GM flirted with reviving the LaSalle nameplate. A natty little roadster, (called a sports coupe), and a six-passenger four-door pillarless hardtop sedan teased Motorama-goers, but the bold idea went no further. Both LaSalle showcars were 'powered by' mocked-up, non-functional overhead cam V6's. External-Type brake drums featured cooling fins that were both aesthetic and functional. This unrestored roadster was ordered to be destroyed. Joe Bartz found it in a Michigan wreaking yard and plans eventually to restore it.
In the 1950s, GM created a pair of Motorama Show Cars which they named after Cadillac's companion marque, last produced in 1940. These vehicles were dubbed the LaSalle II. One was a six-passenger, four-door pillars hardtop codenamed XP-32 and given shop order 2217. the other was a two-passenger roadster codenamed XP-34 and shop order 2220. Bother wore fiberglass bodies and fitted with V6 engines.
Part of the reasons the cars were given the LaSalle name were in honor of legendary designer Harley Earl, whose first project with GM was the 1927 LaSalle.
The sedan version had suicide style (rear-hinged) doors and rested on a wheelbase that measured 108 inches and had an overall length of 180.2 inches and a height of 69.5 inches. The roadster was shorter, with a wheelbase of 99.9 inches and an overall length of 151.7 inches and height of 42.8 inches. Both cars had the same ground clearance of 5.1 inches.
These show cars were as impressive mechanically as they were visually. The fiberglass bodies rested on a custom-built steel frame with an independent suspension utilizing torsion bars in the front. Though the public was craving large V8 power, GM chose to explore the potential of lightweight, compact small-block V6 engine. The examples found in both cars, at the time, were just aluminum castings without internal components. These non-functioning V6 prototype engines were to have aluminum heads and blocks, fuel injection system, double overhead cam (DOHC), and an estimated 150 horsepower.
Carl Renner was the individual responsible for much of the vehicle's styling. Later, he worked on the re-styled Corvette for 1956. In the front of both concepts were a vertical grille opening based on the 1941 LaSalles which never made it to production. The grilles, which wrapped around to the sides, also had a 'bullet' guards design features. In keeping with the LaSalle tradition (used during their last years in business), 'LaS' emblems could be found on the hood of the car. The cars were painted pearlescent white with contrasting blue concave bodyside ellipses. The Roadster had 'Bahama Blue' while the Sedan had 'LeSabre Blue' coves.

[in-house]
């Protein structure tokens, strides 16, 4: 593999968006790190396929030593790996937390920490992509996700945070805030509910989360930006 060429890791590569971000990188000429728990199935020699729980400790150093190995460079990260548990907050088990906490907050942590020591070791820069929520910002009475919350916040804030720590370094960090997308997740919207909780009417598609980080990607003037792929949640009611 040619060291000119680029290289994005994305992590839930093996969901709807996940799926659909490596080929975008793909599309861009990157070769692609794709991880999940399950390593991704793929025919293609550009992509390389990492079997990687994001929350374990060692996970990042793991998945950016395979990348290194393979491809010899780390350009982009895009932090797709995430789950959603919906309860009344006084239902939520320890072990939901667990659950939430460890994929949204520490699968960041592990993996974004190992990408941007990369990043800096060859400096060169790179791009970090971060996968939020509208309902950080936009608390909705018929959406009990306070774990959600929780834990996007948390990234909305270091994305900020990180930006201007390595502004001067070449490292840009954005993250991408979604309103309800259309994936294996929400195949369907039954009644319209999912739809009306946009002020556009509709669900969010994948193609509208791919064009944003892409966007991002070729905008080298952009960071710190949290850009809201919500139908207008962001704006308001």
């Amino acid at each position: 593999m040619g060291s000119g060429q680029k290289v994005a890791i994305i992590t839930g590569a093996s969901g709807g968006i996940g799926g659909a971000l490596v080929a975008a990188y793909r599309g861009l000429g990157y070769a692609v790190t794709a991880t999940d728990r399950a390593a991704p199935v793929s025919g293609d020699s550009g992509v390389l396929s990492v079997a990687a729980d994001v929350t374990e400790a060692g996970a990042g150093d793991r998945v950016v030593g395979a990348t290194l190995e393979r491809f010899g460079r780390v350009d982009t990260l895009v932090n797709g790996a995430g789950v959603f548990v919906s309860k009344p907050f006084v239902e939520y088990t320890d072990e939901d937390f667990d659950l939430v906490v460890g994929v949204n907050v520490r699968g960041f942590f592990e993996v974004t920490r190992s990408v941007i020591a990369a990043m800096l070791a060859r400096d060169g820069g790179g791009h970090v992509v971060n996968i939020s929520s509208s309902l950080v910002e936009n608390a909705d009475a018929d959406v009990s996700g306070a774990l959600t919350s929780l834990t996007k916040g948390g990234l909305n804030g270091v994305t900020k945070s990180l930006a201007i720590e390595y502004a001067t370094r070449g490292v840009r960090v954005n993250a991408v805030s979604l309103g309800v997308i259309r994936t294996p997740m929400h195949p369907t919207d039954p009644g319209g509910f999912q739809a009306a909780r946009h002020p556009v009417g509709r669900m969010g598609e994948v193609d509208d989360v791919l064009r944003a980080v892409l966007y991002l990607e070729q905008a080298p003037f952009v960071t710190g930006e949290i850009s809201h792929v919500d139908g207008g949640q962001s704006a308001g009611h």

The Sedan had a curved front windshield, similar to the one used on the Biscayne. The exhaust exited through a port in each lower quarter panel. The setup was different for the roadster, however, as its muffler, exhaust pipes, and ports were housed in the rocker sills and exited just ahead of the back wheels. Both vehicles rested on 13-inch turbine-style wheels with brake drums cast into their center sections. The setup allowed the removal of the brake drums in a very short amount of time.
Though the cars never made it into production, many of their design features and mechanical components would be integrated into GM products. In the 1960s, Buick began offering a V6 engine that would become an important part of their 1980s lineup. The side coves became a part of future Corvettes.
After the show cars career expired, they were sent to Warhoops Auto & Truck Salvage near the GM Tech Center in Sterling Heights, Michigan. In the late 1980s, they were rescued by Joe Bortz. By this point in history, the roadster had been cut apart but the sedan was mostly intact.
In 2008, the LaSalle II was invited to the Pebble Beach Concours d'Elegance. At the time, its restoration was not yet complete. In 2012, both cars made an appearance at the Amelia Island Concours d'Elegance. By Daniel Vaughan | Apr 2013
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